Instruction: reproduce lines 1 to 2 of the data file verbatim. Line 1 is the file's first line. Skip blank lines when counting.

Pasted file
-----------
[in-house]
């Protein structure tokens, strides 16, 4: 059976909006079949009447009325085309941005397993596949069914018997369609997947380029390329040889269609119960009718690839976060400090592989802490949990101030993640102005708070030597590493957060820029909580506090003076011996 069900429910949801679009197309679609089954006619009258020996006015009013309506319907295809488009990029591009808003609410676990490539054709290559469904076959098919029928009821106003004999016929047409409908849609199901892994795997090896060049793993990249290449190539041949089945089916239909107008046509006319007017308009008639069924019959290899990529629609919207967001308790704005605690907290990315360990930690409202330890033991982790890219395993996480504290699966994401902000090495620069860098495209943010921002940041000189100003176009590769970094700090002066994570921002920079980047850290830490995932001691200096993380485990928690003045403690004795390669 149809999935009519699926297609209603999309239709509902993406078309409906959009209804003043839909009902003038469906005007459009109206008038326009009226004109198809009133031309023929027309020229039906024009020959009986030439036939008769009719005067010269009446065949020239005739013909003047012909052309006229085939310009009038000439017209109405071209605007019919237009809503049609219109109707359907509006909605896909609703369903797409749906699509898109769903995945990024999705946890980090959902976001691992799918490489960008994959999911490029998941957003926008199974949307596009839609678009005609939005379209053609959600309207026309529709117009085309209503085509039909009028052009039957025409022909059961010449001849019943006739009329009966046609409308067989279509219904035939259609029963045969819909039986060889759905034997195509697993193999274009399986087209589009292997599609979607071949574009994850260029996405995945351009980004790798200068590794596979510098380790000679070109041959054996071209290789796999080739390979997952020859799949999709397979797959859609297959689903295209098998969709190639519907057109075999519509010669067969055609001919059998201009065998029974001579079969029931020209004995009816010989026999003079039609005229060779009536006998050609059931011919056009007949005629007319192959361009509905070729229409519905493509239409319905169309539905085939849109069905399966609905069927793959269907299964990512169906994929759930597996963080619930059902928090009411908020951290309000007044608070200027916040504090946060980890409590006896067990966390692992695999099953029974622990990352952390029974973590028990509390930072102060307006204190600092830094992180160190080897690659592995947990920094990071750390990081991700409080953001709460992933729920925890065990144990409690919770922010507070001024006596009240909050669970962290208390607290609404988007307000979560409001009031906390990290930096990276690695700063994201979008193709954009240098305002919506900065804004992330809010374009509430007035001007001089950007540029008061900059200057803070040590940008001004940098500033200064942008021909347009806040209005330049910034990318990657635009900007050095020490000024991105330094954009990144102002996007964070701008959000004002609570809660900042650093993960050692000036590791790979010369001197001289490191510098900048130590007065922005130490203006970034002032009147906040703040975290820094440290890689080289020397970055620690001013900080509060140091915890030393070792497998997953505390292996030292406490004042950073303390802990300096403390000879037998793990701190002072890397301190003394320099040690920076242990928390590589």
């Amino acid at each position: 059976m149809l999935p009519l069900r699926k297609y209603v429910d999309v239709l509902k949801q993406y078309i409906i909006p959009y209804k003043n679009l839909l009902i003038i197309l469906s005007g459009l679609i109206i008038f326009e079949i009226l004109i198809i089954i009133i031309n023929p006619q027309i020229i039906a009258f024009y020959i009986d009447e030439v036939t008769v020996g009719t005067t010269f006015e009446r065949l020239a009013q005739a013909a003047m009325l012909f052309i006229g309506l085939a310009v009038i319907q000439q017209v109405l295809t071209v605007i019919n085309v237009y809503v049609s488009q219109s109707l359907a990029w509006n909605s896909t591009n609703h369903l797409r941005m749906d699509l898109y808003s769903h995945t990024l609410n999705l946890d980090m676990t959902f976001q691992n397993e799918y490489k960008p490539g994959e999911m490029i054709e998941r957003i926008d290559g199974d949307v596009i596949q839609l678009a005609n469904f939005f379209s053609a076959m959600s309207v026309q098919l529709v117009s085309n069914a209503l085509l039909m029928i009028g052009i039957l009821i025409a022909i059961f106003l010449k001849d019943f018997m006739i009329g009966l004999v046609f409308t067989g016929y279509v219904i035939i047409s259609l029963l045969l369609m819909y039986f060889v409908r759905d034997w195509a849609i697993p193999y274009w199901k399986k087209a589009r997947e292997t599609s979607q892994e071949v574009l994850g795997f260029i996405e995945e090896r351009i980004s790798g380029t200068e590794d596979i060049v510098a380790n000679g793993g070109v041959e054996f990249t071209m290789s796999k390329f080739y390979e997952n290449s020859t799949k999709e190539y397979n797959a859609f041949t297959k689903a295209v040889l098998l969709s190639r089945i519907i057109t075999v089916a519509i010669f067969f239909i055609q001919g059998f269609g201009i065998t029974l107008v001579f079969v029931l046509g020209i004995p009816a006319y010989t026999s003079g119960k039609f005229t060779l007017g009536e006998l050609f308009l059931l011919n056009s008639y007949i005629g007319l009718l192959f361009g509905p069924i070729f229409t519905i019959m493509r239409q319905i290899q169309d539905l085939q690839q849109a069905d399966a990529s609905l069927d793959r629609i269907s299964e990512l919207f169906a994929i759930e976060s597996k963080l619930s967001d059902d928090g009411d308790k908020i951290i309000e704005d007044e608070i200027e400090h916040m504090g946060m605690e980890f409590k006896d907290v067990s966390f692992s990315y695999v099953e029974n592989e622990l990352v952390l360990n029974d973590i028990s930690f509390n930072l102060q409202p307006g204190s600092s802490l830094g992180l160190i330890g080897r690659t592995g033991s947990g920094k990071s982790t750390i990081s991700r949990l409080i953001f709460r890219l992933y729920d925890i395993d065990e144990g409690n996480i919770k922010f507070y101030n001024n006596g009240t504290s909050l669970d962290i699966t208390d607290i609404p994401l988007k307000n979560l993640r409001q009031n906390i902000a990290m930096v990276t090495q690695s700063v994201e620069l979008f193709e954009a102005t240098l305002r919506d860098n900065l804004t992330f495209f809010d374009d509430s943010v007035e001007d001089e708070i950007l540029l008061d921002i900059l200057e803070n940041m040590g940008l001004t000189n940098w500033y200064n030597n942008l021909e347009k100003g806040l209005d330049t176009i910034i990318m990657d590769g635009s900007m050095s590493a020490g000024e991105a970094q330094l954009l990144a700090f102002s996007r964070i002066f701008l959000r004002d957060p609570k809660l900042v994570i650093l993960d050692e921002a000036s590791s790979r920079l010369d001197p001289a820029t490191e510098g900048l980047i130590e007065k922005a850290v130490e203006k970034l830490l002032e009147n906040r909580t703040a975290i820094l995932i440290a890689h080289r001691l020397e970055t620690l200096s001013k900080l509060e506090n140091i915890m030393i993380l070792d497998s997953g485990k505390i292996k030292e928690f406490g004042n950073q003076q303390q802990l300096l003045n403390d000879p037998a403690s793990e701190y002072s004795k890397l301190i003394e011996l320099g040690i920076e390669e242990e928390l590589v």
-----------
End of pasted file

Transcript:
[in-house]
């Protein structure tokens, strides 16, 4: 059976909006079949009447009325085309941005397993596949069914018997369609997947380029390329040889269609119960009718690839976060400090592989802490949990101030993640102005708070030597590493957060820029909580506090003076011996 069900429910949801679009197309679609089954006619009258020996006015009013309506319907295809488009990029591009808003609410676990490539054709290559469904076959098919029928009821106003004999016929047409409908849609199901892994795997090896060049793993990249290449190539041949089945089916239909107008046509006319007017308009008639069924019959290899990529629609919207967001308790704005605690907290990315360990930690409202330890033991982790890219395993996480504290699966994401902000090495620069860098495209943010921002940041000189100003176009590769970094700090002066994570921002920079980047850290830490995932001691200096993380485990928690003045403690004795390669 149809999935009519699926297609209603999309239709509902993406078309409906959009209804003043839909009902003038469906005007459009109206008038326009009226004109198809009133031309023929027309020229039906024009020959009986030439036939008769009719005067010269009446065949020239005739013909003047012909052309006229085939310009009038000439017209109405071209605007019919237009809503049609219109109707359907509006909605896909609703369903797409749906699509898109769903995945990024999705946890980090959902976001691992799918490489960008994959999911490029998941957003926008199974949307596009839609678009005609939005379209053609959600309207026309529709117009085309209503085509039909009028052009039957025409022909059961010449001849019943006739009329009966046609409308067989279509219904035939259609029963045969819909039986060889759905034997195509697993193999274009399986087209589009292997599609979607071949574009994850260029996405995945351009980004790798200068590794596979510098380790000679070109041959054996071209290789796999080739390979997952020859799949999709397979797959859609297959689903295209098998969709190639519907057109075999519509010669067969055609001919059998201009065998029974001579079969029931020209004995009816010989026999003079039609005229060779009536006998050609059931011919056009007949005629007319192959361009509905070729229409519905493509239409319905169309539905085939849109069905399966609905069927793959269907299964990512169906994929759930597996963080619930059902928090009411908020951290309000007044608070200027916040504090946060980890409590006896067990966390692992695999099953029974622990990352952390029974973590028990509390930072102060307006204190600092830094992180160190080897690659592995947990920094990071750390990081991700409080953001709460992933729920925890065990144990409690919770922010507070001024006596009240909050669970962290208390607290609404988007307000979560409001009031906390990290930096990276690695700063994201979008193709954009240098305002919506900065804004992330809010374009509430007035001007001089950007540029008061900059200057803070040590940008001004940098500033200064942008021909347009806040209005330049910034990318990657635009900007050095020490000024991105330094954009990144102002996007964070701008959000004002609570809660900042650093993960050692000036590791790979010369001197001289490191510098900048130590007065922005130490203006970034002032009147906040703040975290820094440290890689080289020397970055620690001013900080509060140091915890030393070792497998997953505390292996030292406490004042950073303390802990300096403390000879037998793990701190002072890397301190003394320099040690920076242990928390590589």